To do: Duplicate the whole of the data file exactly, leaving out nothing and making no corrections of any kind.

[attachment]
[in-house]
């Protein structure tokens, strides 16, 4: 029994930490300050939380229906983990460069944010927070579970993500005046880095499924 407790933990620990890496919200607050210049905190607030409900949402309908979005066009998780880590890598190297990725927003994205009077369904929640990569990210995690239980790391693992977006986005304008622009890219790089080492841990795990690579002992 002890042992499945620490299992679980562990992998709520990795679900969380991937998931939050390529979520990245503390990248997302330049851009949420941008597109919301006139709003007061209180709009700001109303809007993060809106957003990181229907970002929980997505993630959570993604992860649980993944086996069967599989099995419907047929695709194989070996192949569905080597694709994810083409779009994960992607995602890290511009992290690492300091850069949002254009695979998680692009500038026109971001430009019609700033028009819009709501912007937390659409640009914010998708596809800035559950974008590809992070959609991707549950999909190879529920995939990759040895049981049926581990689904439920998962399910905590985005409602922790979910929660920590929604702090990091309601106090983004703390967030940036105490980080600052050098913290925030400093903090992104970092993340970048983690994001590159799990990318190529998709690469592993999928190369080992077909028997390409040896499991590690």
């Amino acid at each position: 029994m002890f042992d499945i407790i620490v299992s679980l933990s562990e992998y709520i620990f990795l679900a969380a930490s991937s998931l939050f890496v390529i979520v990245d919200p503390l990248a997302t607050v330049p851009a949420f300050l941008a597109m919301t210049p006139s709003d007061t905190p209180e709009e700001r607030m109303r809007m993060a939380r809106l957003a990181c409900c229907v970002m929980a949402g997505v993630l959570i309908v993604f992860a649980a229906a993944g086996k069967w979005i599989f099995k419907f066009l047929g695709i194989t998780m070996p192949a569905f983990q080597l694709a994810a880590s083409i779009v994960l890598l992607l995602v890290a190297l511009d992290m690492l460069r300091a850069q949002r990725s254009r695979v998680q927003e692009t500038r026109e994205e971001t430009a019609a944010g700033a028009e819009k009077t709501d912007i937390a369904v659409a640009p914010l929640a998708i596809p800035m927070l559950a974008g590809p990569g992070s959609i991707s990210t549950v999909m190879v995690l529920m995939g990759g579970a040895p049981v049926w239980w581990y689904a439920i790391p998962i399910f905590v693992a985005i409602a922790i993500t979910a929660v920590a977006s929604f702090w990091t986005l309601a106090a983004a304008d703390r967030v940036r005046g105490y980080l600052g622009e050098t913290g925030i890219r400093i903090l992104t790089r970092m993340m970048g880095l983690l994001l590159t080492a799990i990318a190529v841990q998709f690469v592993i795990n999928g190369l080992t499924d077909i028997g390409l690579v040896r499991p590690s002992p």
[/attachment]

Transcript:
[in-house]
């Protein structure tokens, strides 16, 4: 029994930490300050939380229906983990460069944010927070579970993500005046880095499924 407790933990620990890496919200607050210049905190607030409900949402309908979005066009998780880590890598190297990725927003994205009077369904929640990569990210995690239980790391693992977006986005304008622009890219790089080492841990795990690579002992 002890042992499945620490299992679980562990992998709520990795679900969380991937998931939050390529979520990245503390990248997302330049851009949420941008597109919301006139709003007061209180709009700001109303809007993060809106957003990181229907970002929980997505993630959570993604992860649980993944086996069967599989099995419907047929695709194989070996192949569905080597694709994810083409779009994960992607995602890290511009992290690492300091850069949002254009695979998680692009500038026109971001430009019609700033028009819009709501912007937390659409640009914010998708596809800035559950974008590809992070959609991707549950999909190879529920995939990759040895049981049926581990689904439920998962399910905590985005409602922790979910929660920590929604702090990091309601106090983004703390967030940036105490980080600052050098913290925030400093903090992104970092993340970048983690994001590159799990990318190529998709690469592993999928190369080992077909028997390409040896499991590690």
């Amino acid at each position: 029994m002890f042992d499945i407790i620490v299992s679980l933990s562990e992998y709520i620990f990795l679900a969380a930490s991937s998931l939050f890496v390529i979520v990245d919200p503390l990248a997302t607050v330049p851009a949420f300050l941008a597109m919301t210049p006139s709003d007061t905190p209180e709009e700001r607030m109303r809007m993060a939380r809106l957003a990181c409900c229907v970002m929980a949402g997505v993630l959570i309908v993604f992860a649980a229906a993944g086996k069967w979005i599989f099995k419907f066009l047929g695709i194989t998780m070996p192949a569905f983990q080597l694709a994810a880590s083409i779009v994960l890598l992607l995602v890290a190297l511009d992290m690492l460069r300091a850069q949002r990725s254009r695979v998680q927003e692009t500038r026109e994205e971001t430009a019609a944010g700033a028009e819009k009077t709501d912007i937390a369904v659409a640009p914010l929640a998708i596809p800035m927070l559950a974008g590809p990569g992070s959609i991707s990210t549950v999909m190879v995690l529920m995939g990759g579970a040895p049981v049926w239980w581990y689904a439920i790391p998962i399910f905590v693992a985005i409602a922790i993500t979910a929660v920590a977006s929604f702090w990091t986005l309601a106090a983004a304008d703390r967030v940036r005046g105490y980080l600052g622009e050098t913290g925030i890219r400093i903090l992104t790089r970092m993340m970048g880095l983690l994001l590159t080492a799990i990318a190529v841990q998709f690469v592993i795990n999928g190369l080992t499924d077909i028997g390409l690579v040896r499991p590690s002992p």